Carter: No. Neither I nor the American people would support the sending of an American team to Moscow with Soviet invasion troops in Afghanistan. I’ve sent a message today to the United States Olympic Committee spelling out my own position that unless the Soviets withdraw their troops within a month from Afghanistan that the Olympic Games be moved from Moscow to alternate site or multiple sites or postponed or canceled. If the Soviets do not withdraw their troops immediately from Afghanistan — within a month — I would not support the sending of an American team to the Olympics. It’s very important for the world to realize how serious a threat the Soviets’ invasion of Afghanistan is. I do not want to inject politics into the Olympics, and I would personally favor the establishment of a permanent Olympic site for both the Summer and the Winter Games. In my opinion, the most appropriate permanent site for the Summer Games would be Greece. This will be my own position, and I have asked the U.S. Olympic Committee to take this position to the International Olympic Committee, and I would hope that as many nations as possible would support this basic position. One hundred and four nations voted against the Soviet invasion and called for their immediate withdrawal from Afghanistan in the United Nations, and I would hope as many of those as possible would support the position I’ve just outlined to you.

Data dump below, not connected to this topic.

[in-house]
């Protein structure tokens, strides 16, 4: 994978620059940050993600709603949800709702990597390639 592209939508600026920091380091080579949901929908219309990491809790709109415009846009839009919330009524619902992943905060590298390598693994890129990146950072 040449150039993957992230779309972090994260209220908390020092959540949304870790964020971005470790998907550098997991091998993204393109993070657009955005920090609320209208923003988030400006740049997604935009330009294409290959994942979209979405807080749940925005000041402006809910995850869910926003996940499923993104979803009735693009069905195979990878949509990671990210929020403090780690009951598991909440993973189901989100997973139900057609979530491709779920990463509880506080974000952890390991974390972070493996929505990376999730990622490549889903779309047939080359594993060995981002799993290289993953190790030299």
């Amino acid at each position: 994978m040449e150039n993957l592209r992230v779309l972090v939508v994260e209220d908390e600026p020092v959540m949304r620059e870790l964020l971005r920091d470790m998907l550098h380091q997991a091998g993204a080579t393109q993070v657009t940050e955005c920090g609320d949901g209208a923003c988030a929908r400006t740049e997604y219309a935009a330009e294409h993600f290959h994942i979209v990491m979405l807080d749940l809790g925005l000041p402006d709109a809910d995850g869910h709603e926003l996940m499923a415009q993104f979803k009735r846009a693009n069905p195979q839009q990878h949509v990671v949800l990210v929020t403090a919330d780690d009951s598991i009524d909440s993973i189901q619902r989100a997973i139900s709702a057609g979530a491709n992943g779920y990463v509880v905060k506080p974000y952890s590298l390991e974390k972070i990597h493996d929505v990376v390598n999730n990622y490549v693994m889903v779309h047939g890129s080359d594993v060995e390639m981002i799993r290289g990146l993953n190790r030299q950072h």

Monroe: Mr. President, if a substantial number of nations does not support the U.S. position, would not that just put the U.S. in an isolated position without doing much damage to the Soviet Union?